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You're a Leader: A Lesson that Echoes

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Recess. Playground. 1979. We first grade girls were doing what little girls do. Walking around and holding hands, giggling, and whispering secrets. The weather was beautiful, and we didn't have a care in the world. (Kinda wish I had a time machine.) Then one of the other girls suggested that we stay away from Karen and not play with her. She didn't belong in our group because she was still a baby. You see, Karen had not quite kicked the habit of sucking her thumb, and well, that made her much too babyish for the likes of us more sophisticated first graders.


I'd love to say I had the wisdom and fortitude to rise up and stand for what is right, but I said nothing at the time. It bothered me the rest of the day, and I suppose I didn't really know what could be done about it. Upon being picked up from school, it's the first thing I mentioned to my mom. I told her the whole story, and she taught me two lessons that afternoon. One I learned then; the other I learned a few days ago.

When I told my mom what had happened, I said, "I don't think that was right." She said, "It's NOT right, Hayley, but you are a leader. If you stand up and do the right thing, the other girls will follow you." She advised that the next time someone wanted to keep Karen out, that I should stand up to them and tell them that was wrong and that if they wanted to play with me, they'd be playing with Karen and me both.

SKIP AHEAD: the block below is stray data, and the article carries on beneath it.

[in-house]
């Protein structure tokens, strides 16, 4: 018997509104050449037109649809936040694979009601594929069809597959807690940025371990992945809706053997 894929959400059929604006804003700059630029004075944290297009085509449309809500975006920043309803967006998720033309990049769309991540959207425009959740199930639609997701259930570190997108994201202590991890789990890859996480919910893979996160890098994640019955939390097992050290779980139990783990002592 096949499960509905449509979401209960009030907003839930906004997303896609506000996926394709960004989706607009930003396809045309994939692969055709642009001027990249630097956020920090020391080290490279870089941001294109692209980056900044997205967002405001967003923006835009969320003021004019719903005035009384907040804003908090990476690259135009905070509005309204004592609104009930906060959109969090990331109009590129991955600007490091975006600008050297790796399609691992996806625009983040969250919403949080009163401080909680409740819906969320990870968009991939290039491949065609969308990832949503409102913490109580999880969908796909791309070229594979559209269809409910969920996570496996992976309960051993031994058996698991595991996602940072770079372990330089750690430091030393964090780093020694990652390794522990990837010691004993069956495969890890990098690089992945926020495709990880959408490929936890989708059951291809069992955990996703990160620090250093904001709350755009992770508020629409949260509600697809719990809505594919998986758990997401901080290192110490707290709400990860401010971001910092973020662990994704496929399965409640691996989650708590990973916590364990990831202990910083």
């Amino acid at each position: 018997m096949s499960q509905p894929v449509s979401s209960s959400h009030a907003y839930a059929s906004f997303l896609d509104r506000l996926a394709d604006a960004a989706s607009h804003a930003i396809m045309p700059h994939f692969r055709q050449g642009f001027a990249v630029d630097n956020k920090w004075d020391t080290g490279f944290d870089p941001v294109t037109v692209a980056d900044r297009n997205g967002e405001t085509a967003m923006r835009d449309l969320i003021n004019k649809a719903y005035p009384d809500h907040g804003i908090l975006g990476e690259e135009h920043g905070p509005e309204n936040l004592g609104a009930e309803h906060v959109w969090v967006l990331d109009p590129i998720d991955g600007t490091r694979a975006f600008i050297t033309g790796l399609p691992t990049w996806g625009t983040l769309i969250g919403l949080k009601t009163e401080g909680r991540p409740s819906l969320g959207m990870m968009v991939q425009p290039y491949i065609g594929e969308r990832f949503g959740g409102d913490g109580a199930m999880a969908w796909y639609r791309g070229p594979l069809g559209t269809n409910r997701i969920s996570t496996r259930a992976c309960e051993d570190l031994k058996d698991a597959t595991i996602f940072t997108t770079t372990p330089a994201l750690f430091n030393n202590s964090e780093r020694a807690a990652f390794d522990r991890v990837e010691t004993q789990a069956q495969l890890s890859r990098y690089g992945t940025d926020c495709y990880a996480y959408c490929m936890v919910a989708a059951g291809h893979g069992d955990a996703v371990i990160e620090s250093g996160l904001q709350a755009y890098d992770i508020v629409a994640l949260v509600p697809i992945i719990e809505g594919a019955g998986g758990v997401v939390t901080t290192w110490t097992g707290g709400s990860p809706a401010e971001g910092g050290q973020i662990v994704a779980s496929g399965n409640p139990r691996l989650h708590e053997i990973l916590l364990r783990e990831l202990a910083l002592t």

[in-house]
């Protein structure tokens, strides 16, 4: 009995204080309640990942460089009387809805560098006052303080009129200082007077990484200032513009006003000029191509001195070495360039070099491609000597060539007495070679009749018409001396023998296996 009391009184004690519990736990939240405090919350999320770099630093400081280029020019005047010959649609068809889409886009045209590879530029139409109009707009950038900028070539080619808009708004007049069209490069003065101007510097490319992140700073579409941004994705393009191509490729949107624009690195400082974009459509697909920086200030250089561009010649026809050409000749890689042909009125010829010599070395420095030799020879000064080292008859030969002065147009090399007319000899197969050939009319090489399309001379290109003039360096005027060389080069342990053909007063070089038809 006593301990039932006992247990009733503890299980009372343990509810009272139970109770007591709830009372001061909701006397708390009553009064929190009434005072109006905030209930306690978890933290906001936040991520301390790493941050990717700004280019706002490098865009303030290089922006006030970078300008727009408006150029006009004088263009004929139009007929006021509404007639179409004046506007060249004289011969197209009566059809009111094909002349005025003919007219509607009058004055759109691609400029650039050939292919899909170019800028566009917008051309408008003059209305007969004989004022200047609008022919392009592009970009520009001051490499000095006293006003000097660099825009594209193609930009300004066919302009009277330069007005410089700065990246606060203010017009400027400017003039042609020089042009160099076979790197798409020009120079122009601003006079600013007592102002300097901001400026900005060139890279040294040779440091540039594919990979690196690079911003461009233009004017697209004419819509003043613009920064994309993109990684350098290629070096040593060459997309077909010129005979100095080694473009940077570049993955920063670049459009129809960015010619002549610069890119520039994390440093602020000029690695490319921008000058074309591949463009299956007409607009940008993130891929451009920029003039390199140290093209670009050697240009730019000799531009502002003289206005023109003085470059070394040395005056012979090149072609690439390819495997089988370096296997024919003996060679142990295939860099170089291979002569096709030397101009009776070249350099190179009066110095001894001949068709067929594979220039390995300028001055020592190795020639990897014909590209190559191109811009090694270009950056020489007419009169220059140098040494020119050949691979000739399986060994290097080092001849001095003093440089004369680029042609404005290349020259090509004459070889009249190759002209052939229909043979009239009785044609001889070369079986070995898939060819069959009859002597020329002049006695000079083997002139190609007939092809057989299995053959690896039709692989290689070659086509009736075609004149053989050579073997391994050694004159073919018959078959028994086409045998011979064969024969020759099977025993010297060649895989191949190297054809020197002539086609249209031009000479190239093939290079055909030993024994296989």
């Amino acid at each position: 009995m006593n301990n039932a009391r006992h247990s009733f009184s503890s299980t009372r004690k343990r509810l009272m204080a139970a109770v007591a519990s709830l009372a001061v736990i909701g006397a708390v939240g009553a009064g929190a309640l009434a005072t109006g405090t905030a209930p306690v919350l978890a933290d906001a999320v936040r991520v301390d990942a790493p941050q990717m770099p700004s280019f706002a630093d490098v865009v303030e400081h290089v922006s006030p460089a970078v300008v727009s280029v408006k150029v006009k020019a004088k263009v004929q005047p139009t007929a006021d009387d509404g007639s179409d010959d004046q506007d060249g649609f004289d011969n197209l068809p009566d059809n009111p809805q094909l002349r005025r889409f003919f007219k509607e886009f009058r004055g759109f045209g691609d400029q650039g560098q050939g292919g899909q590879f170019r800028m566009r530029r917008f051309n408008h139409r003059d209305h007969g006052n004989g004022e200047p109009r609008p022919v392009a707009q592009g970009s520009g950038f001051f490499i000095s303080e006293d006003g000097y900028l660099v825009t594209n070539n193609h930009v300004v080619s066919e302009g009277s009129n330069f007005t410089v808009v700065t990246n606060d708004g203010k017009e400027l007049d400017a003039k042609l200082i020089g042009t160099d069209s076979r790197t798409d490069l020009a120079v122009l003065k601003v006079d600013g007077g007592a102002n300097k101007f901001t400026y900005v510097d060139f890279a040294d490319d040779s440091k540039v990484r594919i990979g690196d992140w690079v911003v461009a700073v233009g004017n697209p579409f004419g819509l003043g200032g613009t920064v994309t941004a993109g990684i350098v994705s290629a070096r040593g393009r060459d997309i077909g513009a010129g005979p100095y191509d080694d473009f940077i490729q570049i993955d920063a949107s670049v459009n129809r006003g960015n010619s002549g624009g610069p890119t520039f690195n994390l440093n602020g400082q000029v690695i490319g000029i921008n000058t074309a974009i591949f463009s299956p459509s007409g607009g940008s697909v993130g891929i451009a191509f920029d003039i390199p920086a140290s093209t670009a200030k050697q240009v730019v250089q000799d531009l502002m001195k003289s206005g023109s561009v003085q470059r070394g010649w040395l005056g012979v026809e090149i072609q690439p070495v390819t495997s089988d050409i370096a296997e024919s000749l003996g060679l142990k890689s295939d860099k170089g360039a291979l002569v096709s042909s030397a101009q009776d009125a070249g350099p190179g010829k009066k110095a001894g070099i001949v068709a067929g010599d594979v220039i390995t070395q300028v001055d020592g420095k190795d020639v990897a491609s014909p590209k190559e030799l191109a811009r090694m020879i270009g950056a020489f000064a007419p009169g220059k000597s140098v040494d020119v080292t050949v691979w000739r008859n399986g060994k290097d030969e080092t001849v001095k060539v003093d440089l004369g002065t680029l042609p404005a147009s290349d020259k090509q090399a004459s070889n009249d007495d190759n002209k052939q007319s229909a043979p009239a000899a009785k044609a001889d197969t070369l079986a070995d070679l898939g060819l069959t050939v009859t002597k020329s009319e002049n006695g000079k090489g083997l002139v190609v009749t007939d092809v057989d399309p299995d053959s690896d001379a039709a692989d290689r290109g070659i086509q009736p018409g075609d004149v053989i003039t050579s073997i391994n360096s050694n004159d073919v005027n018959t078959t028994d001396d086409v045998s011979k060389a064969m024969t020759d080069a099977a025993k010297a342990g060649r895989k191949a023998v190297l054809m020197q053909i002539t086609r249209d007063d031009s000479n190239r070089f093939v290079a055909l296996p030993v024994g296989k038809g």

My first chance was the very next day. I did just what my mother had coached me to do and left the clique to go play with Karen. Guess what. The other girls followed.

Field trip. Zoo. 2015. My son is in kindergarten, and I found out from a fellow mom-friend that one little boy tried to instigate leaving another little boy out of the clique. My son was not the instigator, but he wasn't doing anything to stop it either. That night, I asked him if anyone at school ever tries to leave another child out and not play with them. He looked at me with big eyes and said, "How did you know?" Then he said, "Tommy said I shouldn't play with Mark." We had a conversation that echoed the one from my childhood with my mom, and I told him the story about Karen. When I told him that he's a leader as well and suggested how he could handle the situation, his eyes lit up.

Next morning on the way to school, he couldn't wait to go in and do what's right. And so 36 years later, I learned lesson two. When we tell our children, straight up, that we believe in them and then teach them how to rise to the occasion, they will.

So thank you, to my mom and moms everywhere, for those teachable moments where you train up a child in the way he or she should go. I fully believe those lessons stick... and one day, perhaps, my son will continue the echo and tell his own child about the day he learned how to stand up for a little boy named Mark.

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